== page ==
SIERRA LEONE:DST Awards Successful Persons with Disabilities
By Desmond Tunde Coker
Awardees and the High Table during the Graduation Ceremony
The Dorothy Springer Trust (DST), a charitable organisation, in collaboration with Irish Aid on Thursday April 6, held it third graduation ceremony and presented the Disability Ambassador Award to five outstanding people with disabilities who have served as role model and an inspiration to others.
The occasion was held at the organisation’s Pultney Street office in Freetown with the theme: “Celebrating Successful Persons with Disabilities in Sierra Leone”.
The training programme aims at changing the lives of disabled people in Sierra Leone by preparing them for skilled employment in Information Communication Technology.
In his opening remark, the Director of British Council, Simon Ingram-Hill said his institution has a very good working relationship with DST, as he normally get students from the institution who go on internship every year.
He admonished people with disabilities not to look low upon themselves because of the condition they find themselves.
He registered British Council’s commitment in supporting disability issues in Sierra Leone.
The Chief Executive Officer of Dorothy Springer Trust, Dr Abdulai Dumbuya said the Trust was established as a result of a British woman who supported his education with her personal finances up to £100,000. He said the woman transformed his life from a person who would have been on the streets begging in Sierra Leone, to a now successful person who have acquired several qualifications and have a former successful career in the U.K., until he returned home after spending over 20 years in the UK.
He said that DST generates income through support from friends and supporters like Jessica/Emily Porter.
“I want to dove my hearts to all of you. We continue to raise funds locally through our small Internet cafe whose income we use to support the operations of the office. Funds raised from the UK are used for scholarship — We give each beneficiary money for transportation and feeding for the duration of the course e.g. 3, 7, 10 months,” he said.
He said that students were trained on Information Communication Technology including computer hardware and software, entrepreneurship, and employability skills, among other.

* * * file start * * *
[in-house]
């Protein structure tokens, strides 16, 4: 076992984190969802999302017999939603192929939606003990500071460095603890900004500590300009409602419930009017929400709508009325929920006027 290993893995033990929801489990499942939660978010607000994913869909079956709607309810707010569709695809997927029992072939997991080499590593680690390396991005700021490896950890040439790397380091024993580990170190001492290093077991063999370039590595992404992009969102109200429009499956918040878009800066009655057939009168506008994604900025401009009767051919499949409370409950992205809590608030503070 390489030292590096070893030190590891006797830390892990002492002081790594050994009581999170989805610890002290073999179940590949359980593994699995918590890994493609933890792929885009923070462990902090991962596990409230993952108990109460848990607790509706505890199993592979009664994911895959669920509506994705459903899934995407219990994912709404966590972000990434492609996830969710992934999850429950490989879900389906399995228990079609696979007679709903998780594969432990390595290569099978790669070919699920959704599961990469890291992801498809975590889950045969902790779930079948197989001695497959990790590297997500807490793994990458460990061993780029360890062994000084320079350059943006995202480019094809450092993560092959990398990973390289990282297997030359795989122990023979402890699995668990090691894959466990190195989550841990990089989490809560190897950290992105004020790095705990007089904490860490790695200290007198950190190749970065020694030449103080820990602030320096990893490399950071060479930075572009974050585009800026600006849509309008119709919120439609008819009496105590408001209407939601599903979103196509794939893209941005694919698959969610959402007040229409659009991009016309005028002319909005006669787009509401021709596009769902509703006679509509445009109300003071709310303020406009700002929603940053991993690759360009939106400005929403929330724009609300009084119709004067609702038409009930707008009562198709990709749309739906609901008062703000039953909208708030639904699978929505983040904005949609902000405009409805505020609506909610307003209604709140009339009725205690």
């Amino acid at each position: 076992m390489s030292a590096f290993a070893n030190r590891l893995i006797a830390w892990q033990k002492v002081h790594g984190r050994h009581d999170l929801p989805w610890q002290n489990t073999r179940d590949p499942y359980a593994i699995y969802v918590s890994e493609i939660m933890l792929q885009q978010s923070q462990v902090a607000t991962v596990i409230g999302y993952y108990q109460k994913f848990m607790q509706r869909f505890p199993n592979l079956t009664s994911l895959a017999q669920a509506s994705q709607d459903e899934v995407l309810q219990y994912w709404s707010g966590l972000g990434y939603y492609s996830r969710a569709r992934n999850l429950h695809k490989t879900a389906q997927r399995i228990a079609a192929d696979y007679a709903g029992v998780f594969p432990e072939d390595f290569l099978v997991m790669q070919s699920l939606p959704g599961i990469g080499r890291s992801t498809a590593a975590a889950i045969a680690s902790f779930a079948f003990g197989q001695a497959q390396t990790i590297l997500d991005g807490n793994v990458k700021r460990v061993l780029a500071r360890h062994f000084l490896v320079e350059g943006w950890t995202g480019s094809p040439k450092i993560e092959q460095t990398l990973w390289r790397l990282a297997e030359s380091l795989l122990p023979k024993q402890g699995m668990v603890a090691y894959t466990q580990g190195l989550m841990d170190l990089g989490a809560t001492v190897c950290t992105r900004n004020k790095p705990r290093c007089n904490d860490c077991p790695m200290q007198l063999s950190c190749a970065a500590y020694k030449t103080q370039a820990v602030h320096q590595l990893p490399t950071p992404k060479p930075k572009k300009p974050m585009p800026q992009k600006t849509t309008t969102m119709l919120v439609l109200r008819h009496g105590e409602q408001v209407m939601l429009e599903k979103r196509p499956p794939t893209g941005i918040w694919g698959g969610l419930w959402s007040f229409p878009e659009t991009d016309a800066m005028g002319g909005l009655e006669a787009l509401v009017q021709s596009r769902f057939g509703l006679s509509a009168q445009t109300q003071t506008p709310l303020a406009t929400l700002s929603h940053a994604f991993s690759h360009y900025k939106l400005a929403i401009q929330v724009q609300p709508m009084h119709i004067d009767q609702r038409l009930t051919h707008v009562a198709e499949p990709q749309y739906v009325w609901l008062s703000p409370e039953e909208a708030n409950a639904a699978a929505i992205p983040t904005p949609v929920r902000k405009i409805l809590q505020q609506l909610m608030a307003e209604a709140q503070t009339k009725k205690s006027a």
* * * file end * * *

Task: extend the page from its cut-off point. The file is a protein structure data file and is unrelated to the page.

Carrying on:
He said that they also provide training to non-disabled people. We have trained staff of British High Commission, Irish Embassy, GIZ, Local Content Policy and Mano River Union.
He added that The Dorothy Springer Trust has developed a very strong reputation among the diplomatic community and businesses in Sierra Leone.
“With support from British High Commission, we have empowered disabled women to acquire skills training to ensure they are employed and to pursue further education. Out of seven women trained in 2015, five are working, one has entered university and one is taking her final entry exams to university,” he said.
“Because of our philosophy to maintain quality training at all times, we today have a dilemma in this graduation,” he said.
He said that one student graduated, while other students have to clear their references before they could graduate.
Minister of Political and Public Affairs, Ms. Nanette Thomas congratulated the student who received his certificate and those who receive awards for their tremendous work. She called on those who did not graduate to step up to reach the mark.
Receiving award for his tremendous work as a Paralympics sportsman, George Wyndham said his role in society especially in sports should serve as an encouragement to all persons with disabilities that, disability is not inability.
Other persons with disabilities who were recognised include, former president of the Sierra Leone Union on Disability Issues (SLUDI), Kabba Franklyn Bangura; Ndapie; Francis Nydalima, a staff of SLBC, and Hon Nyia Julius Kofi, a lawyer.